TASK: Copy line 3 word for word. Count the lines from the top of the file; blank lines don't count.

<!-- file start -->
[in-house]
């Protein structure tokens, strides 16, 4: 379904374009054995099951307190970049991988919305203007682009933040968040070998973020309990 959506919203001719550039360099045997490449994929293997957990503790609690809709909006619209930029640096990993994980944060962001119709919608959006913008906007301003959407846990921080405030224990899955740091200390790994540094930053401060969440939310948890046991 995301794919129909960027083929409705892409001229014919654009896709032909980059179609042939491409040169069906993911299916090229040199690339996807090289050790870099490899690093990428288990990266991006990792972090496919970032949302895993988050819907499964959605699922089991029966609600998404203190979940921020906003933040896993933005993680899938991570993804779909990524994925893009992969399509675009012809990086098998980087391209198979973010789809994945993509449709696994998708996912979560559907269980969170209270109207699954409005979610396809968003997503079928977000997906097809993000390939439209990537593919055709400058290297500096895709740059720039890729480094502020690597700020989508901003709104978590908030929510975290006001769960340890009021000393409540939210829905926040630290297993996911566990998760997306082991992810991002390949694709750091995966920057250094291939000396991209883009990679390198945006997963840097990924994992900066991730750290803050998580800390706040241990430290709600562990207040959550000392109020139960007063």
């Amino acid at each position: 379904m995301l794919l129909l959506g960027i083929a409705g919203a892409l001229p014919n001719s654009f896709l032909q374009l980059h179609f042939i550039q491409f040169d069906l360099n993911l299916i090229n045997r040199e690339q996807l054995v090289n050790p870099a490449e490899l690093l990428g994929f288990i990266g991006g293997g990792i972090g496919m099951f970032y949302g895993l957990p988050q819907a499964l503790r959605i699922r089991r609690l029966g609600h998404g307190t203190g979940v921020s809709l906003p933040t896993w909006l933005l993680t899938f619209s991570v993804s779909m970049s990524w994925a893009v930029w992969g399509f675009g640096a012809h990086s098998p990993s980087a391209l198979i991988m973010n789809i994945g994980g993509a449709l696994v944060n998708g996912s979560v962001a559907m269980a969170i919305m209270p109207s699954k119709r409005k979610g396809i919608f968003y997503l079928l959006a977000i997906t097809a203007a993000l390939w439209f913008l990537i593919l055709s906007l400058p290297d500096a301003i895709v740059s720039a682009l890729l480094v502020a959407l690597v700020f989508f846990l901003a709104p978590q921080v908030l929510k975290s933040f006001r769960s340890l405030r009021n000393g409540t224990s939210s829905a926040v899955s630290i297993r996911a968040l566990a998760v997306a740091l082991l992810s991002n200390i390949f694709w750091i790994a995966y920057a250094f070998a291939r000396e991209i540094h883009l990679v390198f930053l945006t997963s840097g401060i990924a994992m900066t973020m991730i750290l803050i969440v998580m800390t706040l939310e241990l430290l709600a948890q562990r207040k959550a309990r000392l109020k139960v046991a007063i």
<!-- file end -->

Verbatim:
């Amino acid at each position: 379904m995301l794919l129909l959506g960027i083929a409705g919203a892409l001229p014919n001719s654009f896709l032909q374009l980059h179609f042939i550039q491409f040169d069906l360099n993911l299916i090229n045997r040199e690339q996807l054995v090289n050790p870099a490449e490899l690093l990428g994929f288990i990266g991006g293997g990792i972090g496919m099951f970032y949302g895993l957990p988050q819907a499964l503790r959605i699922r089991r609690l029966g609600h998404g307190t203190g979940v921020s809709l906003p933040t896993w909006l933005l993680t899938f619209s991570v993804s779909m970049s990524w994925a893009v930029w992969g399509f675009g640096a012809h990086s098998p990993s980087a391209l198979i991988m973010n789809i994945g994980g993509a449709l696994v944060n998708g996912s979560v962001a559907m269980a969170i919305m209270p109207s699954k119709r409005k979610g396809i919608f968003y997503l079928l959006a977000i997906t097809a203007a993000l390939w439209f913008l990537i593919l055709s906007l400058p290297d500096a301003i895709v740059s720039a682009l890729l480094v502020a959407l690597v700020f989508f846990l901003a709104p978590q921080v908030l929510k975290s933040f006001r769960s340890l405030r009021n000393g409540t224990s939210s829905a926040v899955s630290i297993r996911a968040l566990a998760v997306a740091l082991l992810s991002n200390i390949f694709w750091i790994a995966y920057a250094f070998a291939r000396e991209i540094h883009l990679v390198f930053l945006t997963s840097g401060i990924a994992m900066t973020m991730i750290l803050i969440v998580m800390t706040l939310e241990l430290l709600a948890q562990r207040k959550a309990r000392l109020k139960v046991a007063i």